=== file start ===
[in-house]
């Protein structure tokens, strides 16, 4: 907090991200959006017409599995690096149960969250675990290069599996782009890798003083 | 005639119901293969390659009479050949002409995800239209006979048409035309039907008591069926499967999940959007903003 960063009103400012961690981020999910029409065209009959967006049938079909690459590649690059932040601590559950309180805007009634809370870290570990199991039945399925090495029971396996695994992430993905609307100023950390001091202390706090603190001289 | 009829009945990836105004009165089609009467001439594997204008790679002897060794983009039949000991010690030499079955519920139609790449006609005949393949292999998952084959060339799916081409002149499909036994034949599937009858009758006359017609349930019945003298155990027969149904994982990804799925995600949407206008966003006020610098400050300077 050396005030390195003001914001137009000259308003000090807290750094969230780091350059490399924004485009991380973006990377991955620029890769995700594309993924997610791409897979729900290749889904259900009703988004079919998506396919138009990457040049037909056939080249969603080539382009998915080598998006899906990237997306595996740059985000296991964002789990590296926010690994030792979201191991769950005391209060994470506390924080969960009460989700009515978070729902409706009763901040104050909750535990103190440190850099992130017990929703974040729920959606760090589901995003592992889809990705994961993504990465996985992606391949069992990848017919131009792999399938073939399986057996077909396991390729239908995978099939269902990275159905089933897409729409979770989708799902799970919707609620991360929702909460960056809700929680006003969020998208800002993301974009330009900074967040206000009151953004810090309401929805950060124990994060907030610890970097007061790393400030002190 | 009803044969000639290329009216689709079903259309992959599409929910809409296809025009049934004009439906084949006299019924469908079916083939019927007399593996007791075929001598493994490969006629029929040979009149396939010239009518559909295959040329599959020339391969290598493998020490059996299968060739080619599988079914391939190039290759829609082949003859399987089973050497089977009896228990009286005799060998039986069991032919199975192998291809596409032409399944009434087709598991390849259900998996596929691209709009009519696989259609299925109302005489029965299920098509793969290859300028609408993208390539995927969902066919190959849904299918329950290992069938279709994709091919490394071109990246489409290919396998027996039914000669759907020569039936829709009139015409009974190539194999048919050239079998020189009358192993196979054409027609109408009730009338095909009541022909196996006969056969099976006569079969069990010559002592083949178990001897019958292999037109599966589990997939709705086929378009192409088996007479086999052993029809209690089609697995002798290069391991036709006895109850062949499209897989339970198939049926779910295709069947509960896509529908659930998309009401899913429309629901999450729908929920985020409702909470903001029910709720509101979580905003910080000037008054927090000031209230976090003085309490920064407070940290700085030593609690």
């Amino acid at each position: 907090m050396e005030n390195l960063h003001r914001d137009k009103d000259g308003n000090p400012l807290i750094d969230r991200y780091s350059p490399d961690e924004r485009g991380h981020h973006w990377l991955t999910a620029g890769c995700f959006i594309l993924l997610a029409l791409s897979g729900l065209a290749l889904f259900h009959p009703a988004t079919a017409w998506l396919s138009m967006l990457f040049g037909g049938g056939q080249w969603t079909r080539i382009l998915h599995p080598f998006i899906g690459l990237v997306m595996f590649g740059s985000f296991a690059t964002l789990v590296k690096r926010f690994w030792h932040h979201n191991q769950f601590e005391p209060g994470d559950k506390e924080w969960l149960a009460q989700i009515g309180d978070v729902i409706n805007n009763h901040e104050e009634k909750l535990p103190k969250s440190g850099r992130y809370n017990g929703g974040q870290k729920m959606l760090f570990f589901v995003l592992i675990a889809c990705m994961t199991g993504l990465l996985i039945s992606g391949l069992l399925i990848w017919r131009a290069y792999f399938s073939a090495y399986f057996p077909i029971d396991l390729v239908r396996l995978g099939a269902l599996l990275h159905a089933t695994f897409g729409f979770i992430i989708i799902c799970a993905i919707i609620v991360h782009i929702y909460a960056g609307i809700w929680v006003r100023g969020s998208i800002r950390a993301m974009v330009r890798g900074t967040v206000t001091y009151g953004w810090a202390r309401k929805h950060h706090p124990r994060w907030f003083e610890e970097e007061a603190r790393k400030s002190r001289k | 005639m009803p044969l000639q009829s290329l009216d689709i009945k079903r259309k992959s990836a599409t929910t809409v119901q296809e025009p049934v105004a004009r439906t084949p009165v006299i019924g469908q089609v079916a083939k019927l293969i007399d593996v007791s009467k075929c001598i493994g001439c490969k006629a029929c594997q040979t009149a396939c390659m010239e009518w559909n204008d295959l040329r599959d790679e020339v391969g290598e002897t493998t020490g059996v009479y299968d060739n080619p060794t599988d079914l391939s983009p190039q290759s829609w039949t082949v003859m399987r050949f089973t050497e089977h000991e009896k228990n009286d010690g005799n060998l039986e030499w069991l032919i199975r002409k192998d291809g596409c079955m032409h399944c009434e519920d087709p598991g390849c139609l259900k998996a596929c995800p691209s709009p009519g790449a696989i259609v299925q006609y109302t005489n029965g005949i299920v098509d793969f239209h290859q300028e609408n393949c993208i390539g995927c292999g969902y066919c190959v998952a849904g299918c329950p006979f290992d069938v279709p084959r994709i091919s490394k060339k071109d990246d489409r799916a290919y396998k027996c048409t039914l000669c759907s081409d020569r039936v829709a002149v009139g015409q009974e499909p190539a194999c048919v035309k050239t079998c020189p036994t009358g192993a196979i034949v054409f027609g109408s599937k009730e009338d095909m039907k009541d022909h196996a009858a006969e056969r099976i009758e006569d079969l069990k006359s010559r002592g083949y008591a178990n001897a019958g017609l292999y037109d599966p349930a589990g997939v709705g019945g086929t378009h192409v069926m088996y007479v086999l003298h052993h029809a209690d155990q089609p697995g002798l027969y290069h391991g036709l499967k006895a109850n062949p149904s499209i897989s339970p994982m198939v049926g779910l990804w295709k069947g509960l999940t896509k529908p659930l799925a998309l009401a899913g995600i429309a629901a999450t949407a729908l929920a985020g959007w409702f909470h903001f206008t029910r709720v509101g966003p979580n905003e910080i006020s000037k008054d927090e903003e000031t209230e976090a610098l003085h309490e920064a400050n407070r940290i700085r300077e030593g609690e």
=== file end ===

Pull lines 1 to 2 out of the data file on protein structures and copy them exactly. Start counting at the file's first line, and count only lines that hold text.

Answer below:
[in-house]
């Protein structure tokens, strides 16, 4: 907090991200959006017409599995690096149960969250675990290069599996782009890798003083 | 005639119901293969390659009479050949002409995800239209006979048409035309039907008591069926499967999940959007903003 960063009103400012961690981020999910029409065209009959967006049938079909690459590649690059932040601590559950309180805007009634809370870290570990199991039945399925090495029971396996695994992430993905609307100023950390001091202390706090603190001289 | 009829009945990836105004009165089609009467001439594997204008790679002897060794983009039949000991010690030499079955519920139609790449006609005949393949292999998952084959060339799916081409002149499909036994034949599937009858009758006359017609349930019945003298155990027969149904994982990804799925995600949407206008966003006020610098400050300077 050396005030390195003001914001137009000259308003000090807290750094969230780091350059490399924004485009991380973006990377991955620029890769995700594309993924997610791409897979729900290749889904259900009703988004079919998506396919138009990457040049037909056939080249969603080539382009998915080598998006899906990237997306595996740059985000296991964002789990590296926010690994030792979201191991769950005391209060994470506390924080969960009460989700009515978070729902409706009763901040104050909750535990103190440190850099992130017990929703974040729920959606760090589901995003592992889809990705994961993504990465996985992606391949069992990848017919131009792999399938073939399986057996077909396991390729239908995978099939269902990275159905089933897409729409979770989708799902799970919707609620991360929702909460960056809700929680006003969020998208800002993301974009330009900074967040206000009151953004810090309401929805950060124990994060907030610890970097007061790393400030002190 | 009803044969000639290329009216689709079903259309992959599409929910809409296809025009049934004009439906084949006299019924469908079916083939019927007399593996007791075929001598493994490969006629029929040979009149396939010239009518559909295959040329599959020339391969290598493998020490059996299968060739080619599988079914391939190039290759829609082949003859399987089973050497089977009896228990009286005799060998039986069991032919199975192998291809596409032409399944009434087709598991390849259900998996596929691209709009009519696989259609299925109302005489029965299920098509793969290859300028609408993208390539995927969902066919190959849904299918329950290992069938279709994709091919490394071109990246489409290919396998027996039914000669759907020569039936829709009139015409009974190539194999048919050239079998020189009358192993196979054409027609109408009730009338095909009541022909196996006969056969099976006569079969069990010559002592083949178990001897019958292999037109599966589990997939709705086929378009192409088996007479086999052993029809209690089609697995002798290069391991036709006895109850062949499209897989339970198939049926779910295709069947509960896509529908659930998309009401899913429309629901999450729908929920985020409702909470903001029910709720509101979580905003910080000037008054927090000031209230976090003085309490920064407070940290700085030593609690």